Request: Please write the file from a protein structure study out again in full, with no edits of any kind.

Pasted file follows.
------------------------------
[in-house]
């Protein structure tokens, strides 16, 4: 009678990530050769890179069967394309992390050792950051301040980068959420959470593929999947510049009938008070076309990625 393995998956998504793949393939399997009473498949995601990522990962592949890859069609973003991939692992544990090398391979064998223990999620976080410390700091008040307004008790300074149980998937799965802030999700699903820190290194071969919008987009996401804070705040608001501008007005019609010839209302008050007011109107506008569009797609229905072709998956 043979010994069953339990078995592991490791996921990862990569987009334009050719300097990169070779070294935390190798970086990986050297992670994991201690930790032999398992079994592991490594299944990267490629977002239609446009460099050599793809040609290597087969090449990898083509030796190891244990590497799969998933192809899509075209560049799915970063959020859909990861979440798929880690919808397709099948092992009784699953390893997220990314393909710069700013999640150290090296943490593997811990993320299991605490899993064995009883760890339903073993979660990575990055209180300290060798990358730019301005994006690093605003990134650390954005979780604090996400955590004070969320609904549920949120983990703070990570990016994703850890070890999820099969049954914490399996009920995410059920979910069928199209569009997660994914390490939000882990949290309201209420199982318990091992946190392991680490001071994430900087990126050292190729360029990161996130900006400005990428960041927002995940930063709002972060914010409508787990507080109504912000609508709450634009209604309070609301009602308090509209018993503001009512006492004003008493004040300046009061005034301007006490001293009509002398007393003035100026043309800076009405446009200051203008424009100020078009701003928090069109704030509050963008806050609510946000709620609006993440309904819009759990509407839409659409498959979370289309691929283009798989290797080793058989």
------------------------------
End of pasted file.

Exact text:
[in-house]
């Protein structure tokens, strides 16, 4: 009678990530050769890179069967394309992390050792950051301040980068959420959470593929999947510049009938008070076309990625 393995998956998504793949393939399997009473498949995601990522990962592949890859069609973003991939692992544990090398391979064998223990999620976080410390700091008040307004008790300074149980998937799965802030999700699903820190290194071969919008987009996401804070705040608001501008007005019609010839209302008050007011109107506008569009797609229905072709998956 043979010994069953339990078995592991490791996921990862990569987009334009050719300097990169070779070294935390190798970086990986050297992670994991201690930790032999398992079994592991490594299944990267490629977002239609446009460099050599793809040609290597087969090449990898083509030796190891244990590497799969998933192809899509075209560049799915970063959020859909990861979440798929880690919808397709099948092992009784699953390893997220990314393909710069700013999640150290090296943490593997811990993320299991605490899993064995009883760890339903073993979660990575990055209180300290060798990358730019301005994006690093605003990134650390954005979780604090996400955590004070969320609904549920949120983990703070990570990016994703850890070890999820099969049954914490399996009920995410059920979910069928199209569009997660994914390490939000882990949290309201209420199982318990091992946190392991680490001071994430900087990126050292190729360029990161996130900006400005990428960041927002995940930063709002972060914010409508787990507080109504912000609508709450634009209604309070609301009602308090509209018993503001009512006492004003008493004040300046009061005034301007006490001293009509002398007393003035100026043309800076009405446009200051203008424009100020078009701003928090069109704030509050963008806050609510946000709620609006993440309904819009759990509407839409659409498959979370289309691929283009798989290797080793058989």